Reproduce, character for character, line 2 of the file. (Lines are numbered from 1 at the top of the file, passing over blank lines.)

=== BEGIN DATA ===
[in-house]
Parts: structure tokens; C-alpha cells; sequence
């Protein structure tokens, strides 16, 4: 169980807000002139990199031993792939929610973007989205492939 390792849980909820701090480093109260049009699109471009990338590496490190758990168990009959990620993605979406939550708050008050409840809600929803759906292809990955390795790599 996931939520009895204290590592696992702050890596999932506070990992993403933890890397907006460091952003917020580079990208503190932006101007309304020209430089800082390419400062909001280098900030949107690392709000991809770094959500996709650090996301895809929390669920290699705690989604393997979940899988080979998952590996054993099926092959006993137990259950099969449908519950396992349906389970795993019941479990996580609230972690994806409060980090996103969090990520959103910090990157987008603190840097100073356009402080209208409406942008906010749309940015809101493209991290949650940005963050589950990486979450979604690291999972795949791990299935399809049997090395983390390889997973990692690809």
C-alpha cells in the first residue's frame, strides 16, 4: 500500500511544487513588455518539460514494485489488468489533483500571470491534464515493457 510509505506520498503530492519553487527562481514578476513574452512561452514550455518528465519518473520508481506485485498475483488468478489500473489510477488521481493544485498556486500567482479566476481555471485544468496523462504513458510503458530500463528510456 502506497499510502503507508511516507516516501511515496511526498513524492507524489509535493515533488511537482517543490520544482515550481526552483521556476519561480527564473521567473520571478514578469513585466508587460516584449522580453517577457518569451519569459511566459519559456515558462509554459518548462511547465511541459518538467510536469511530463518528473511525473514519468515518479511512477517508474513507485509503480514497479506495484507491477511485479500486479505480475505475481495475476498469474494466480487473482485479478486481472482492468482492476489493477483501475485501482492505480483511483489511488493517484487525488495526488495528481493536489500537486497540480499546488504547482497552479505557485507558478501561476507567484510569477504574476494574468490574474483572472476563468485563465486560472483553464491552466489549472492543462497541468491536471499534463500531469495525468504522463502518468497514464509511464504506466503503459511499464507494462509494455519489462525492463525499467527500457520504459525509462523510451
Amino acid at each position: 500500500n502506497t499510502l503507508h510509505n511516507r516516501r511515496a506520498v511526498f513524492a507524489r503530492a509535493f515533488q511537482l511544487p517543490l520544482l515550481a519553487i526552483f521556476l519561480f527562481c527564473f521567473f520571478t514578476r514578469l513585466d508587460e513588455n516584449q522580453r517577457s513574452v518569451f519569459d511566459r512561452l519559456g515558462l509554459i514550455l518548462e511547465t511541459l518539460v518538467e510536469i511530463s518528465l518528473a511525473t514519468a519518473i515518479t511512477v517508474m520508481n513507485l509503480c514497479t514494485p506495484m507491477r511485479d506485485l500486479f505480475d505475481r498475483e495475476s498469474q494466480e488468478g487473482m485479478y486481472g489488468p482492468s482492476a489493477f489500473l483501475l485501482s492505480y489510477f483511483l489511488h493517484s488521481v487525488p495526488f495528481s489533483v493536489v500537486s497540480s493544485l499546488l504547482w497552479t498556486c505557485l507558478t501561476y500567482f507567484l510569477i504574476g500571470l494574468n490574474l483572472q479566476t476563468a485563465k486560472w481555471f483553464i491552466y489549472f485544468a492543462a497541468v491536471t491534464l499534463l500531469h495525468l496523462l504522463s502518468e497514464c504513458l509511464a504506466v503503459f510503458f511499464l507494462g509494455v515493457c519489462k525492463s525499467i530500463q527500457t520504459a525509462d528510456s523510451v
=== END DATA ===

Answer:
Parts: structure tokens; C-alpha cells; sequence